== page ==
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Tripler Army Medical Center Public Affairs
HONOLULU — The use of spinal cord stimulators to treat chronic pain has evolved at Tripler Army Medical Center, here.
In 2011, the Food and Drug Administration approved the use of spinal cord stimulators using a percutaneously delivered (through the skin) paddle lead and a battery-operated pulse generator that senses a patient’s position. The approval of these implanted devices made a nice addition to TAMC’s Integrative Pain Management Clinic.
The clinic, priding itself on trying to reduce the use of opiates to treat pain, had already been performing spinal cord stimulator implants using cylindrical leads.
The leads used by spinal cord stimulators are wires that go from the stimulator device to the spinal cord. The wires deliver signals that will interrupt the feeling of pain. More than 90 percent of the leads placed at Tripler are percutaneous. Paddle leads use less energy, meaning patients recharge the battery in the stimulator less frequently. The cylindrical leads send energy everywhere, all around the lead, while the paddle leads sends energy to just the spinal cord.
Tripler’s Dr. Phillip Lim, pain management physician, IPMC, who performed the first paddle lead implant in Hawaii at Tripler in February, said a lot of patients say the implant feels like a massage when the neurostimulator is activated.
“A few patients have even moaned from relief when I turn on the stimulation,” Lim said with a laugh. “The technology has gotten so good over the years (with spinal cord stimulators).”
Maj. Brian McLean, chief, Pain Medicine and Interventional Pain Services, TAMC, said this treatment is for patients with severe neuropathic pain, who have exhausted all other avenues of relief and treatment.
“We start with a three-to-seven day trial using a temporary lead similar to an epidural (an injection through a catheter placed into the epidural space of the spine),” McLean explained. “We do not want to (implant) a permanent lead unless the trial offers them at least 75-percent pain relief and improvement in function.”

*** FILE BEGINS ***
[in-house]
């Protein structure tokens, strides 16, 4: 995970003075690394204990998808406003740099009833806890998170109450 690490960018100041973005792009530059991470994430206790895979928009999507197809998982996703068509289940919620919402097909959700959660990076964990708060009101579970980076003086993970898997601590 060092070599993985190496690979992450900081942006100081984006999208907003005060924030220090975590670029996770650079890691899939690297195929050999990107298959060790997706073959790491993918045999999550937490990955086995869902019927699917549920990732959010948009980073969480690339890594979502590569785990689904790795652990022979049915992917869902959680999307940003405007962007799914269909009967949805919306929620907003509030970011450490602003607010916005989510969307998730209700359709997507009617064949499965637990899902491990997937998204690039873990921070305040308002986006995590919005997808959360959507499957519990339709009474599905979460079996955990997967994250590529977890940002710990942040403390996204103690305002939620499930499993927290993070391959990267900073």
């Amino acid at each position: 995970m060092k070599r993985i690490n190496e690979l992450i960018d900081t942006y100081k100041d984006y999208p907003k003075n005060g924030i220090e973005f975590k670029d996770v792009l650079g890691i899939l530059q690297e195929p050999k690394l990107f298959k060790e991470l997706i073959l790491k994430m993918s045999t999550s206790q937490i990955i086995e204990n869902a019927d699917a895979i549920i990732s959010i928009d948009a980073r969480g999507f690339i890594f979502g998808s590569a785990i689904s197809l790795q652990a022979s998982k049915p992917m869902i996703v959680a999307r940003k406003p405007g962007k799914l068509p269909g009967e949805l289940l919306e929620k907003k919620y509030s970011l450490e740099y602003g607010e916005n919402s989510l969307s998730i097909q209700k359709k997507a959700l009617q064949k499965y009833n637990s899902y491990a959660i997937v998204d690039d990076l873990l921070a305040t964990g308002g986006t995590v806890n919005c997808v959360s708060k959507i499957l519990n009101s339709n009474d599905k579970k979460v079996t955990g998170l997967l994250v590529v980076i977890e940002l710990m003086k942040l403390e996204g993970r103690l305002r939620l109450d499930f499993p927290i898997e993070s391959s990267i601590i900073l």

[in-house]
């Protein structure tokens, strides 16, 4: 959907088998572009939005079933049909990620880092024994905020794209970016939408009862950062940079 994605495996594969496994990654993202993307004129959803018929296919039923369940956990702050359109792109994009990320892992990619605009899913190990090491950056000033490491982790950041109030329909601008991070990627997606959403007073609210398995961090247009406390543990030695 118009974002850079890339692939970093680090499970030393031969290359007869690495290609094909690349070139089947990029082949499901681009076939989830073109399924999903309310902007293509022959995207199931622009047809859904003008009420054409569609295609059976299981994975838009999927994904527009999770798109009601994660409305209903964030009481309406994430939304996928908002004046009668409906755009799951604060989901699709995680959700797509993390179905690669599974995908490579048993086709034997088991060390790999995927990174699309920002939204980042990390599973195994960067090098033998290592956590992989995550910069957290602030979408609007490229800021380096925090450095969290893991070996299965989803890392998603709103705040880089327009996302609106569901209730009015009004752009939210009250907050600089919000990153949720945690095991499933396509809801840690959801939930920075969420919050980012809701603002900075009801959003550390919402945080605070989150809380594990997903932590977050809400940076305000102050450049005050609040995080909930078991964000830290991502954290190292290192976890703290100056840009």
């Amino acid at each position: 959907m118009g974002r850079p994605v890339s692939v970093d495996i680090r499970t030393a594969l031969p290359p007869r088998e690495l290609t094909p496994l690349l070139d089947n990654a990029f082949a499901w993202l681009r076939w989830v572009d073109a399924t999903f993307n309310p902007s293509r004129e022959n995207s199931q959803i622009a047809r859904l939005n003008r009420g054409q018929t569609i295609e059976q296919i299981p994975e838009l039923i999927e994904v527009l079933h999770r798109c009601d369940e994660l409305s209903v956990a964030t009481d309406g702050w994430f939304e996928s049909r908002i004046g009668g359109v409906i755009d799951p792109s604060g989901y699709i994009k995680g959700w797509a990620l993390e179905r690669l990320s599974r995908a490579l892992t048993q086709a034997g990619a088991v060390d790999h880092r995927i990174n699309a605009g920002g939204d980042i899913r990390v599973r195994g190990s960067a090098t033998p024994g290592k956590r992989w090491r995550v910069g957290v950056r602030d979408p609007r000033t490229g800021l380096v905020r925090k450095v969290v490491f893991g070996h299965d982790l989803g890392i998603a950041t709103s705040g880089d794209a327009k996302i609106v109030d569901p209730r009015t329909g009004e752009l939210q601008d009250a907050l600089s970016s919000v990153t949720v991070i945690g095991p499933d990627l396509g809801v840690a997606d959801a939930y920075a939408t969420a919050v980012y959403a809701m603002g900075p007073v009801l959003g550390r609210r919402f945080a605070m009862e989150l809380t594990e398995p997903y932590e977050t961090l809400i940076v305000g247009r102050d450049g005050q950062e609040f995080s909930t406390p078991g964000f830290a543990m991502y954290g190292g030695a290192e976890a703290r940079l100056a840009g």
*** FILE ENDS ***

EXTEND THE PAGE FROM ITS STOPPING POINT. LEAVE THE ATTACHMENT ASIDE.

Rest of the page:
For Maggie Peeler, who recently received a permanent cylindrical lead implant, the spinal cord stimulator promises her relief from lower back and leg pain after an injury 10 years ago. Peeler said, after her five-day lead trial, when Tripler removed the temporary lead, she realized how much pain she had learned to live with and was anxious to receive the permanent lead.
“The procedure is done on a large number of patients for a wide variety of neuropathic pain reasons,” McLean added. “It is a very powerful tool to help with chronic pain, and unlike medications and injections, it’s not temporary relief. It is continuous, long-lasting relief.
“(In addition to the lead advancements), the new batteries are sensor batteries and will sense the patient’s movement and adjust stimulation based on the position of their body,” McLean continued.
McLean said the important thing for beneficiaries to know is that the IPMC can provide pain relief without pain medications.
“Our goal is to not just improve their level of pain, but their function,” McLean explained, adding that a spinal cord stimulator has also aided in retention and readiness. “Soldiers have even deployed with the spinal cord stimulator in. It saves the Army from discharging a Soldier with severe chronic pain.”
To view more photos, visit www.flickr.com/TriplerAMC.